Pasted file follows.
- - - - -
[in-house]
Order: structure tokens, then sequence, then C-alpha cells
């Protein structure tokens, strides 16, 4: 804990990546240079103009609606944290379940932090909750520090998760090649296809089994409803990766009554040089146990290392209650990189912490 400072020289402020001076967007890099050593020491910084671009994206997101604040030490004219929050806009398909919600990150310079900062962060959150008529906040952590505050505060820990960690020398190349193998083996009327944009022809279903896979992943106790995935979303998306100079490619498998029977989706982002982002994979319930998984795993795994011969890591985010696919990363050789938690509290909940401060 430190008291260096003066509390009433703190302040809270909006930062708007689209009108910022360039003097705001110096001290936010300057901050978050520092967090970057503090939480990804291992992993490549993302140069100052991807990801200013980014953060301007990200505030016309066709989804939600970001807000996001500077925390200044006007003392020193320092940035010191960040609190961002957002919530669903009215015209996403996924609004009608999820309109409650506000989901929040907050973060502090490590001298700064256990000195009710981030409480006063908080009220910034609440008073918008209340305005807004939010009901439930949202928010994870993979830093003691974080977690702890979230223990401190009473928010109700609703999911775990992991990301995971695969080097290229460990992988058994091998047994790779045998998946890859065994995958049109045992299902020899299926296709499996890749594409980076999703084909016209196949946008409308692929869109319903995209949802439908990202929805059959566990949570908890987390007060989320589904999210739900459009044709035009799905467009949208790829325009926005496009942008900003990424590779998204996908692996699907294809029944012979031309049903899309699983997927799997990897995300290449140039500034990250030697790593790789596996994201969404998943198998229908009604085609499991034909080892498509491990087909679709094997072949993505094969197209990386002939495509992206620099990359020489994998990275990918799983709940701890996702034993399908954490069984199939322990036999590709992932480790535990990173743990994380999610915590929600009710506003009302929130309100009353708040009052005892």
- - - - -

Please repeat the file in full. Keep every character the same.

[in-house]
Order: structure tokens, then sequence, then C-alpha cells
């Protein structure tokens, strides 16, 4: 804990990546240079103009609606944290379940932090909750520090998760090649296809089994409803990766009554040089146990290392209650990189912490 400072020289402020001076967007890099050593020491910084671009994206997101604040030490004219929050806009398909919600990150310079900062962060959150008529906040952590505050505060820990960690020398190349193998083996009327944009022809279903896979992943106790995935979303998306100079490619498998029977989706982002982002994979319930998984795993795994011969890591985010696919990363050789938690509290909940401060 430190008291260096003066509390009433703190302040809270909006930062708007689209009108910022360039003097705001110096001290936010300057901050978050520092967090970057503090939480990804291992992993490549993302140069100052991807990801200013980014953060301007990200505030016309066709989804939600970001807000996001500077925390200044006007003392020193320092940035010191960040609190961002957002919530669903009215015209996403996924609004009608999820309109409650506000989901929040907050973060502090490590001298700064256990000195009710981030409480006063908080009220910034609440008073918008209340305005807004939010009901439930949202928010994870993979830093003691974080977690702890979230223990401190009473928010109700609703999911775990992991990301995971695969080097290229460990992988058994091998047994790779045998998946890859065994995958049109045992299902020899299926296709499996890749594409980076999703084909016209196949946008409308692929869109319903995209949802439908990202929805059959566990949570908890987390007060989320589904999210739900459009044709035009799905467009949208790829325009926005496009942008900003990424590779998204996908692996699907294809029944012979031309049903899309699983997927799997990897995300290449140039500034990250030697790593790789596996994201969404998943198998229908009604085609499991034909080892498509491990087909679709094997072949993505094969197209990386002939495509992206620099990359020489994998990275990918799983709940701890996702034993399908954490069984199939322990036999590709992932480790535990990173743990994380999610915590929600009710506003009302929130309100009353708040009052005892």